Movenpick Growing in Thailand

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Three new Thai hotels announce its presence

Movenpick Hotels & Resorts, the Swiss hotel management company, is turning its attention increasingly to Asia including Thailand, with plans to secure at least 10 new management contracts on the continent next year.

The hotel chain now has three properties with 766 rooms in Asia, one of them in Thailand. It recently signed contracts to manage eight new hotels with 2,142 rooms – three in Thailand, two in Vietnam and one each in Malaysia, Singapore and India. Andreas Mattmuller, chief operating officer for the Middle East and Asia, said the brand resembled a five-star hotel with its modern design and luxury facilities, but it offers affordable rates. Clear positioning and realistic tariffs have allowed Movenpick to achieve successful penetration of the Middle East and Europe.

The success of its first Thai hotel, the Movenpick Resort & Spa Karon Beach Phuket, which opened in 2006, has paved the way for three new management contracts.

The company recently signed on with the Chittarasnee family to operate the Movenpick Suriwongse Hotel Chiang Mai, the Movenpick Resort & Spa Mae Nam Beach Koh Samui and the Movenpick Hotel & Residences Bangkok.

Jumreon Chittarasnee, chairman of the Twin Towers Hotel Bangkok and whose family owns the three properties, said 4 billion baht had been earmarked to develop the hotels. One billion will be spent to renovate the Movenpick Suriwongse Hotel Chiang Mai, after which room rates will increase by 40-50% to between 2,000 and 2,500 baht per room per night.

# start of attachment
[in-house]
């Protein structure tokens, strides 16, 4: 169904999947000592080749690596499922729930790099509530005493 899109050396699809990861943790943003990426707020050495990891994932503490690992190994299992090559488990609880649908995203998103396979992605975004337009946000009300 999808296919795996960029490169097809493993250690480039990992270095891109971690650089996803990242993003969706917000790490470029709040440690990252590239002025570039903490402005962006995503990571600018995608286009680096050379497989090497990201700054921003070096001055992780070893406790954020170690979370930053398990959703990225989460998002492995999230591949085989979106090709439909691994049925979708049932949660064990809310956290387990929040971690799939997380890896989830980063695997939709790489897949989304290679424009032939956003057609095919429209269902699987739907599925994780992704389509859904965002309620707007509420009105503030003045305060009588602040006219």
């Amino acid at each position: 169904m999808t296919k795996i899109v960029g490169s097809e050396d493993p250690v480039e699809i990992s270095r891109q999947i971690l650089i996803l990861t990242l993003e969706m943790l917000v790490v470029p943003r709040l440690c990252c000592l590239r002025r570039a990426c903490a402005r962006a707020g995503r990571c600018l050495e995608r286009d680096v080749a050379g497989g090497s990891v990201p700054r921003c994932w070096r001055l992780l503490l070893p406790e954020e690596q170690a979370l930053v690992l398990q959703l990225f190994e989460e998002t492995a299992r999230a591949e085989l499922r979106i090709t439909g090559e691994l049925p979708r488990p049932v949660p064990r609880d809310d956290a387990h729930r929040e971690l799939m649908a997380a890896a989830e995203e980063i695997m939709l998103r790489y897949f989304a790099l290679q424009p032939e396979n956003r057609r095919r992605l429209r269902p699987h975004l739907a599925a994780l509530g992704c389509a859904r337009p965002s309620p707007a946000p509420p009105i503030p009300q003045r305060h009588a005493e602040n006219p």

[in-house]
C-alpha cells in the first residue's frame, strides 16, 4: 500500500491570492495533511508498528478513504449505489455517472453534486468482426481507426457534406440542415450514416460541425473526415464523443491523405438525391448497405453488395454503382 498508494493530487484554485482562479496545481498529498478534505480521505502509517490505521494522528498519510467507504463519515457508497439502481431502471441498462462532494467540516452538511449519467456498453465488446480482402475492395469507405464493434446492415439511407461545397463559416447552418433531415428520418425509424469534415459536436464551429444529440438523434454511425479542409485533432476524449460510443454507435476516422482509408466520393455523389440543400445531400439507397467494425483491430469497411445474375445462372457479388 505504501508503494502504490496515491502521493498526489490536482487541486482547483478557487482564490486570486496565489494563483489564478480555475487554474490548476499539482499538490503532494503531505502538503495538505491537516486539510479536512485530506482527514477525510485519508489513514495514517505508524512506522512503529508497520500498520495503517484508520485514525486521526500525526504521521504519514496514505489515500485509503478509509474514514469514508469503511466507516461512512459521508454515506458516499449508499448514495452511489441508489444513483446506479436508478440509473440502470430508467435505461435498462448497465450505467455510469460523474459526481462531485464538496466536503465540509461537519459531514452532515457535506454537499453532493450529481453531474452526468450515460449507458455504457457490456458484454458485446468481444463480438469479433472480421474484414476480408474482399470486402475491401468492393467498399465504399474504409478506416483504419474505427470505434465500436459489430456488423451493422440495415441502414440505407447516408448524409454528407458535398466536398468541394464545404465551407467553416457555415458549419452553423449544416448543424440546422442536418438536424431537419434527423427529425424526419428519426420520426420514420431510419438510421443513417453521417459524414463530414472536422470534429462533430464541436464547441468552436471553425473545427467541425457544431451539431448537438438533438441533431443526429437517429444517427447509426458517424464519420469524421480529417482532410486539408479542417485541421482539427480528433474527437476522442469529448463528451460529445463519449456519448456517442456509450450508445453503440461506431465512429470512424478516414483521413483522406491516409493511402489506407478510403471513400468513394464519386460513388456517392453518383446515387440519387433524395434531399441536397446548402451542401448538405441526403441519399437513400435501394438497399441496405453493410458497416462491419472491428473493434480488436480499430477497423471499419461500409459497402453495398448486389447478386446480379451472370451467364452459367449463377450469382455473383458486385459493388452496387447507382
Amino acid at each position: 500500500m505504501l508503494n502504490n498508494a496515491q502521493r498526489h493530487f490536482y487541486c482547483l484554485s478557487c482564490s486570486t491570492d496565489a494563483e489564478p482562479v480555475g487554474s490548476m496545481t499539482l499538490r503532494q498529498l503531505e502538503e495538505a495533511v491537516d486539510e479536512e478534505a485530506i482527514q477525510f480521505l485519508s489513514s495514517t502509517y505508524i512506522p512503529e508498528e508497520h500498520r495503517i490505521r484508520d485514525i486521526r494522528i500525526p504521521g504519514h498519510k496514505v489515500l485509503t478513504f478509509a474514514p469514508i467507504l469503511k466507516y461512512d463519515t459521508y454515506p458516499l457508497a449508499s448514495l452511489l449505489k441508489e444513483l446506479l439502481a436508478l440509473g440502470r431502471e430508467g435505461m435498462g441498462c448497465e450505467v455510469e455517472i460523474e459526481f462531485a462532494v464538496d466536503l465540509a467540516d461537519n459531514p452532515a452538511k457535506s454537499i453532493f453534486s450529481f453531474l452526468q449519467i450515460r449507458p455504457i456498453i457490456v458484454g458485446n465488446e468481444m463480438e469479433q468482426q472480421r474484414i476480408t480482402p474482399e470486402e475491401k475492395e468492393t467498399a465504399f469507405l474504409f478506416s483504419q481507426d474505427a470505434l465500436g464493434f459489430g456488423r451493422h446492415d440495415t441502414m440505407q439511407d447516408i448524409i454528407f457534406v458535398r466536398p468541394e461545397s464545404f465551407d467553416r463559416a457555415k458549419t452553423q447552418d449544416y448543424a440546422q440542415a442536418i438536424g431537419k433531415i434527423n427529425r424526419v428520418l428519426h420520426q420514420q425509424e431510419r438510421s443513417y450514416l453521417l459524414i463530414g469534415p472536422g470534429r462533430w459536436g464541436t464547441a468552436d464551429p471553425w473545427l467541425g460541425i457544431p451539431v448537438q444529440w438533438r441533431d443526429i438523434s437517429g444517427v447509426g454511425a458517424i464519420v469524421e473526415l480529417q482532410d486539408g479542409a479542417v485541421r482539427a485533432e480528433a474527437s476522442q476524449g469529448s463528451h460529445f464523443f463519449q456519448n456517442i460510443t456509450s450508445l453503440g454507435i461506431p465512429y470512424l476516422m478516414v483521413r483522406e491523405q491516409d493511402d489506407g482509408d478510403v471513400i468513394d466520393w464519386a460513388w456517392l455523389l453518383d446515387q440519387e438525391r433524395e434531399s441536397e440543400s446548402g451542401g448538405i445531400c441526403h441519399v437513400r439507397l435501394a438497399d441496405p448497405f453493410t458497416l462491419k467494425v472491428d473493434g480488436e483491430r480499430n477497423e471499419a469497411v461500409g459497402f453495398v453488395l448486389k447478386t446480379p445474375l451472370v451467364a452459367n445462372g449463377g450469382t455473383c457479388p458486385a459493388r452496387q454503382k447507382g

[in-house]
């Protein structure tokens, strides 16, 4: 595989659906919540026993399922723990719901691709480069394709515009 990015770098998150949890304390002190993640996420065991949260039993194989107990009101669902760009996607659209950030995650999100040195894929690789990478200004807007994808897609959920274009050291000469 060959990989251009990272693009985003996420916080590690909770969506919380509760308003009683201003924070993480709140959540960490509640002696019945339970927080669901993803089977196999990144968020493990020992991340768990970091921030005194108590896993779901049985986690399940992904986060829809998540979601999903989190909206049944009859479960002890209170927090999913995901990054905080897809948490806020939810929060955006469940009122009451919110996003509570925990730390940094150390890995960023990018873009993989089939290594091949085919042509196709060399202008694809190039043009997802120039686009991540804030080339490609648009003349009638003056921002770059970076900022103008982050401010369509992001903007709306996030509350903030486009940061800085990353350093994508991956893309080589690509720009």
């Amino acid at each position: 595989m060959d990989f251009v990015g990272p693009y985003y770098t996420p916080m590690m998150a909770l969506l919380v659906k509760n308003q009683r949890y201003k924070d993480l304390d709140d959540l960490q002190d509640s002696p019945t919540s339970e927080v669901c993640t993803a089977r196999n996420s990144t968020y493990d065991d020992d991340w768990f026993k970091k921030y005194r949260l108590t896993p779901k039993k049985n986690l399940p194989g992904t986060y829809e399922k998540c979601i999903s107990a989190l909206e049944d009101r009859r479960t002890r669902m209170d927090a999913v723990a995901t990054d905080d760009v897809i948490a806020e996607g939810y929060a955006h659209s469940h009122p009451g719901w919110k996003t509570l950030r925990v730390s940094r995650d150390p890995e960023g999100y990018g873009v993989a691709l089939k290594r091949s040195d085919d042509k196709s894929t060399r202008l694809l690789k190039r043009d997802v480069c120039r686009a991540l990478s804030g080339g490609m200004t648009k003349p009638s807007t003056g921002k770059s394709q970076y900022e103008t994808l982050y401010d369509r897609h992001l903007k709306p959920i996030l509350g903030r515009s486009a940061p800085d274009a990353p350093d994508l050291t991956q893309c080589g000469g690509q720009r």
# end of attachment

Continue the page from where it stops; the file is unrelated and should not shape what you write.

Another billion baht will be used to build the 81-pool-villa Movenpick Resort & Spa Mae Nam Beach Koh Samui, due to open next year, while the other 2 billion will be used to develop 266 rooms and 100 residential units at the Movenpick Hotel & Residences Bangkok.

Apart from the three properties, the Chittarasnee family also owns the Holiday Inn Resort Phi Phi and the Star Hotel Chiang Mai as well as the Twin Towers Hotel Bangkok.

“Thai tourism still has potential to grow even though competition will be tougher in the future. The number of hotels, both international and local brands, has significantly increased,” said Mr Mattmuller.

He said intense competition would make it difficult for many hotel owners to survive, and some would probably go out of business, especially with oversupply occurring at some locations.

However, Thailand remains a top destination among international tourists, especially from emerging markets like India and China.

The company operates 70 hotels with 17,582 rooms worldwide – 27 in Europe, 23 in the Middle East and 17 in Africa in addition to the three in Asia.

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